Tuesday, December 9, 2014

Poem: The Old Sailor by AA Milne

Before I get started, I have a favour to ask of y'all! I'm hoping to do a release date announcement for Pendragon's Heir sometime in the next two or three weeks. If this book is something you're excited about, and if you have a blog of your own, and if you'd like to help with getting the word out via release announcement posts, cover reveals, and/or applying for advance review copies(!!!) please email me at rosa(dot)gaudea(at)gmail(dot)com! I'd love to hear from you!

Also, just in case it slipped your notice, there are still two days left for you to enter to win a signed copy of one of Anne Elisabeth Stengl's Tales of Goldstone Wood.

Today I'm going to post a poem, because it's one of my favourite things to do and also because I am at one of those awkward book-review stages where I am about a quarter of the way through a stack of books and not quite ready to review anything yet.

And what better poem to pick for this time of year than AA Milne's  

The Old Sailor

There was once an old sailor my grandfather knew
Who had so many things which he wanted to do
That, whenever he thought it was time to begin,
He couldn’t because of the state he was in.

He was shipwrecked, and lived on a island for weeks,
And he wanted a hat, and he wanted some breeks;
And he wanted some nets, or a line and some hooks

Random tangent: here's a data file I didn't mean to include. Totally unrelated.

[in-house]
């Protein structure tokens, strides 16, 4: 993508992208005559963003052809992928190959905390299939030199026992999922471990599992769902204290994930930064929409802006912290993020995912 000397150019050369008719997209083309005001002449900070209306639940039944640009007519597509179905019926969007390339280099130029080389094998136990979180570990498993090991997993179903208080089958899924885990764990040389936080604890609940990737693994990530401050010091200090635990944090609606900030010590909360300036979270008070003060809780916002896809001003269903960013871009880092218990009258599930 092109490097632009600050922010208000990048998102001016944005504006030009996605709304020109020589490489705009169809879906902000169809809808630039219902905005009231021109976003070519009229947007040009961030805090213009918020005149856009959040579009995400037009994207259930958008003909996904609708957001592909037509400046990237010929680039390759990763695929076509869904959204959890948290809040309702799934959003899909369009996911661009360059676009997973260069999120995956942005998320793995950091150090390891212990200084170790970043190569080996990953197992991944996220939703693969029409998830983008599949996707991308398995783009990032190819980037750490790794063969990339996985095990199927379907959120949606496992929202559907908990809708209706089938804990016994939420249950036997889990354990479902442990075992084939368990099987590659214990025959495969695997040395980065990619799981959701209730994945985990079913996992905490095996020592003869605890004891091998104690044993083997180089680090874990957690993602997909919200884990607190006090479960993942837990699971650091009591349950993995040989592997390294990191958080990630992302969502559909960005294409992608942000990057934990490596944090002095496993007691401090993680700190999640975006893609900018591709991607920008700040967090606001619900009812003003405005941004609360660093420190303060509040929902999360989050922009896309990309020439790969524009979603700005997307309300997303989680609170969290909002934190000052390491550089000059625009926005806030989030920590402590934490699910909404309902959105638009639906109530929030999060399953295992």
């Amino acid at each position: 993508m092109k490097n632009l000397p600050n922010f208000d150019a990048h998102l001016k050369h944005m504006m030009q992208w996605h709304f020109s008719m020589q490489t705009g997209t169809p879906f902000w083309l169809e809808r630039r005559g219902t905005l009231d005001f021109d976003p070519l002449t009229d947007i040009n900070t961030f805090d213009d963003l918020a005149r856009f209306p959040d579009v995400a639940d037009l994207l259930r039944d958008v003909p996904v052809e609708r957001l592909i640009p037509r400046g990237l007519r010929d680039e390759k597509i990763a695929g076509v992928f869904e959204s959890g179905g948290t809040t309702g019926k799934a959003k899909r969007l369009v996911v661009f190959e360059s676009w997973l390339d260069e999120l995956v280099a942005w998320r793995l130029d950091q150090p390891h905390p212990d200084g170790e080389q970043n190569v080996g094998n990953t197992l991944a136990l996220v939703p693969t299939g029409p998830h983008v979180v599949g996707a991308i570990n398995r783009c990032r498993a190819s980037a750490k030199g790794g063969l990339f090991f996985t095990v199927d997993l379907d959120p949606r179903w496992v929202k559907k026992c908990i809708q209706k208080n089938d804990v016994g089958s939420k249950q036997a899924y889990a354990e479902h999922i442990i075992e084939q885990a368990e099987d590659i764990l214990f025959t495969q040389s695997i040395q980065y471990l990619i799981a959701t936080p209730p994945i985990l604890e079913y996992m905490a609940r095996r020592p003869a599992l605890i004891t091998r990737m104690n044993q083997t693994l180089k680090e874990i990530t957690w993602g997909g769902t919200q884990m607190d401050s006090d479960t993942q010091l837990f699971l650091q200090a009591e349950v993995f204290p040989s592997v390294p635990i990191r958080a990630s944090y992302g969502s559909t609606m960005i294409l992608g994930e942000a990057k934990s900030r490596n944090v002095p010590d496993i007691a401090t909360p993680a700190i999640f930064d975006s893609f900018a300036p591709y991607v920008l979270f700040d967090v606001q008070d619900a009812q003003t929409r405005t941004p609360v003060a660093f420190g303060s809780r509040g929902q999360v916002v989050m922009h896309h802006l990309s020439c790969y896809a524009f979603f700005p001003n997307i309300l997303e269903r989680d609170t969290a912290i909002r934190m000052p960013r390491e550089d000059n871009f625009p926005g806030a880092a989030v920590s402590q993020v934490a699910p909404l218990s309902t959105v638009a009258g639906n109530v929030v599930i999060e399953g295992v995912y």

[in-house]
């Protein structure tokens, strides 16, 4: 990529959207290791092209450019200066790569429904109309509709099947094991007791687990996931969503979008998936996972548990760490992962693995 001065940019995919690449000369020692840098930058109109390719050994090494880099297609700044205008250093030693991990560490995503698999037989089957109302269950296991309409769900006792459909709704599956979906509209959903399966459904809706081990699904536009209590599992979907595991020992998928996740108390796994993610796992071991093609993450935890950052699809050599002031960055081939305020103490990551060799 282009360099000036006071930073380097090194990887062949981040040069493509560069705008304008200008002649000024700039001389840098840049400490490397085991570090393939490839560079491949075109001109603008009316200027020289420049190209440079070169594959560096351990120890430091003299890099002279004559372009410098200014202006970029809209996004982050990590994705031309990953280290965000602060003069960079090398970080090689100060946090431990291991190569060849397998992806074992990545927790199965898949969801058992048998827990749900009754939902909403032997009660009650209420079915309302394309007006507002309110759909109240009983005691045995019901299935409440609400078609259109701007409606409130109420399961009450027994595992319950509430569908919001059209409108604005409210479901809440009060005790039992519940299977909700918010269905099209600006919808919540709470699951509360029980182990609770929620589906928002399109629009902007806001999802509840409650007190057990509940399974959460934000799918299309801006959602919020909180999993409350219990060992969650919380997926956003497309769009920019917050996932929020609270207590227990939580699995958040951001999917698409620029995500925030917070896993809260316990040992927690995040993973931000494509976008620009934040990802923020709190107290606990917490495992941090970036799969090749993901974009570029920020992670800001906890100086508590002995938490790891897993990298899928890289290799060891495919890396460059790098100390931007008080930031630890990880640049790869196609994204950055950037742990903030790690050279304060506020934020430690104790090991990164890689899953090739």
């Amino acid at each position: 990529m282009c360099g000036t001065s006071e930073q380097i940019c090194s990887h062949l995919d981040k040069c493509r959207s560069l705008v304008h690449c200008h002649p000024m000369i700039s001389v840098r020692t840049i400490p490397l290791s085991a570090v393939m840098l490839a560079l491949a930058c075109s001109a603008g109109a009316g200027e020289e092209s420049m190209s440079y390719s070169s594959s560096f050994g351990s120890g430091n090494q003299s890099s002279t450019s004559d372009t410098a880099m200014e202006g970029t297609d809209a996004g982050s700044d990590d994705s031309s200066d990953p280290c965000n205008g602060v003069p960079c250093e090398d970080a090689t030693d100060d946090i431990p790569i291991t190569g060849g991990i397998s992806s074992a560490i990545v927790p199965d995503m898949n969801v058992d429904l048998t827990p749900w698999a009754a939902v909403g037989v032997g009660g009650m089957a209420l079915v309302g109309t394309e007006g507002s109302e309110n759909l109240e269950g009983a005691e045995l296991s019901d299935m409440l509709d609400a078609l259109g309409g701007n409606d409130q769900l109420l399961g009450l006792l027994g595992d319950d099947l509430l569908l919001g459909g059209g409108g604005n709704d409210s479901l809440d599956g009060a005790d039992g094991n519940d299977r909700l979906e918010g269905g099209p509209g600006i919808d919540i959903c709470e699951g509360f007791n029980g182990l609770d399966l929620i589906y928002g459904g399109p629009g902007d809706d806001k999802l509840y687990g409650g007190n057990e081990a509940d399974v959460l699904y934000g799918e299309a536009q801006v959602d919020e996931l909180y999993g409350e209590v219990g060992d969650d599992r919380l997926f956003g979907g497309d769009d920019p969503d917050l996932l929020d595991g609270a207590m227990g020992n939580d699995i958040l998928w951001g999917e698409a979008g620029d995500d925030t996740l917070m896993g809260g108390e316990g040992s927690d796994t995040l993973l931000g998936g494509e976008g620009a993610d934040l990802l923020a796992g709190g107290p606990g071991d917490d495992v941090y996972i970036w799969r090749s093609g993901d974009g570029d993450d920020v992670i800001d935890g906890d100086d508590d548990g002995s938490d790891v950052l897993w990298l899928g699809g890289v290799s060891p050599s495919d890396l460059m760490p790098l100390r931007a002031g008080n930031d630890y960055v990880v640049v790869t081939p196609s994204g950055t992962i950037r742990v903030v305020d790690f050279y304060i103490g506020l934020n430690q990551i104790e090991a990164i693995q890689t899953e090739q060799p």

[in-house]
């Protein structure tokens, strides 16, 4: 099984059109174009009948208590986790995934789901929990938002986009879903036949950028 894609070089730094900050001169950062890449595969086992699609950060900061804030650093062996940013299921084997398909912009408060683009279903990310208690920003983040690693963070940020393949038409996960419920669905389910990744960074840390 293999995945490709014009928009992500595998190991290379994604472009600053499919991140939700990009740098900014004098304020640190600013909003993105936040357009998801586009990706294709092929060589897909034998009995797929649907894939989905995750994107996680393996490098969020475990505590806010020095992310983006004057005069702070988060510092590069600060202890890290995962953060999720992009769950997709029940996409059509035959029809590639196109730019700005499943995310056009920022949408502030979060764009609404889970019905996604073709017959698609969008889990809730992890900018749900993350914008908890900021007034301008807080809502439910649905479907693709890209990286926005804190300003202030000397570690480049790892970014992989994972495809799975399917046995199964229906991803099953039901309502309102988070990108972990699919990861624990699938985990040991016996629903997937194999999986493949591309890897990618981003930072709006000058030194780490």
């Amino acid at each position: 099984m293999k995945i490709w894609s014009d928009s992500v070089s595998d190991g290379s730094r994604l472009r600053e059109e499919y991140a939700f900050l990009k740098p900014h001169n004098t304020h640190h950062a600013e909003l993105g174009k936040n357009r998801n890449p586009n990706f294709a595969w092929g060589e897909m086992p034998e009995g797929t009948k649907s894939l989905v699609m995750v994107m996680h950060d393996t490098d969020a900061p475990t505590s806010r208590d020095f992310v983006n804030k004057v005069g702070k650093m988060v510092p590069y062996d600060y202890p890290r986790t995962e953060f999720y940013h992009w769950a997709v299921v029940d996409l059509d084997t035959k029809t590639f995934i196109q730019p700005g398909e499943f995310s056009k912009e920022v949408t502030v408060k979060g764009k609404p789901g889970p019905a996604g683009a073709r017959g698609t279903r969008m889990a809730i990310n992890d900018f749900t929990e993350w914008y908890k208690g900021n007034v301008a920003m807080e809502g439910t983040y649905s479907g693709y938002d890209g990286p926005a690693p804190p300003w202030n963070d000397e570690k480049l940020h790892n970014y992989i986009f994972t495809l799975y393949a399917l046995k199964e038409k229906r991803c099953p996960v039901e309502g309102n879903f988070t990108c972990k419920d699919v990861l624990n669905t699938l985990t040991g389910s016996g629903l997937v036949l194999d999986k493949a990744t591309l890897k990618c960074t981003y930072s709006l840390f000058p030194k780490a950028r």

For the turtles and things which you read of in books.

And, thinking of this, he remembered a thing
Which he wanted (for water) and that was a spring;
And he thought that to talk to he’d look for, and keep
(If he found it) a goat, or some chickens and sheep.

Then, because of the weather, he wanted a hut
With a door (to come in by) which opened and shut
(With a jerk, which was useful if snakes were about),
And a very strong lock to keep savages out.

He began on the fish-hooks, and when he’d begun
He decided he couldn’t because of the sun.
So he knew what he ought to begin with, and that
Was to find, or to make, a large sun-stopping hat.

He was making the hat with some leaves from a tree,
When he thought, “I’m as hot as a body can be,
And I’ve nothing to take for my terrible thirst;
So I’ll look for a spring, and I’ll look for it first.”

Then he thought as he started, “Oh, dear and oh, dear!
I’ll be lonely tomorrow with nobody here!”
So he made in his note-book a couple of notes:
“I must first find some chickens” and “No, I mean goats.”

He had just seen a goat (which he knew by the shape)
When he thought, “But I must have boat for escape.
But a boat means a sail, which means needles and thread;
So I’d better sit down and make needles instead.”

He began on a needle, but thought as he worked,
That, if this was an island where savages lurked,
Sitting safe in his hut he’d have nothing to fear,
Whereas now they might suddenly breathe in his ear!

So he thought of his hut … and he thought of his boat,
And his hat and his breeks, and his chickens and goat,
And the hooks (for his food) and the spring (for his thirst) …
But he never could think which he ought to do first.

And so in the end he did nothing at all,
But basked on the shingle wrapped up in a shawl.
And I think it was dreadful the way he behaved -
He did nothing but bask until he was saved! 


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